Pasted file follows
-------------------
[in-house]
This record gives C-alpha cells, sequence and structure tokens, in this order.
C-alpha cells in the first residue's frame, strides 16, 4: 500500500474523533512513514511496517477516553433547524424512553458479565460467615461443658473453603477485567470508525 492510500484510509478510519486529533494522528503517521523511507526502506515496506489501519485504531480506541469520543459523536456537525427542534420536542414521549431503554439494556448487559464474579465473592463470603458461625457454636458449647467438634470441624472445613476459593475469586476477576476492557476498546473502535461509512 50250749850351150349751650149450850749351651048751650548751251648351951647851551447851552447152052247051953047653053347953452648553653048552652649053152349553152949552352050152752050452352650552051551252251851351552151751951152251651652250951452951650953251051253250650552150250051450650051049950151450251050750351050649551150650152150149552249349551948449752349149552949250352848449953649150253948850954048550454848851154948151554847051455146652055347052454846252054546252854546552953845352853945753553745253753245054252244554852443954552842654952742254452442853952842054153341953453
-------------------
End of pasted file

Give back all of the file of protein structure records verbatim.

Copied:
[in-house]
This record gives C-alpha cells, sequence and structure tokens, in this order.
C-alpha cells in the first residue's frame, strides 16, 4: 500500500474523533512513514511496517477516553433547524424512553458479565460467615461443658473453603477485567470508525 492510500484510509478510519486529533494522528503517521523511507526502506515496506489501519485504531480506541469520543459523536456537525427542534420536542414521549431503554439494556448487559464474579465473592463470603458461625457454636458449647467438634470441624472445613476459593475469586476477576476492557476498546473502535461509512 50250749850351150349751650149450850749351651048751650548751251648351951647851551447851552447152052247051953047653053347953452648553653048552652649053152349553152949552352050152752050452352650552051551252251851351552151751951152251651652250951452951650953251051253250650552150250051450650051049950151450251050750351050649551150650152150149552249349551948449752349149552949250352848449953649150253948850954048550454848851154948151554847051455146652055347052454846252054546252854546552953845352853945753553745253753245054252244554852443954552842654952742254452442853952842054153341953453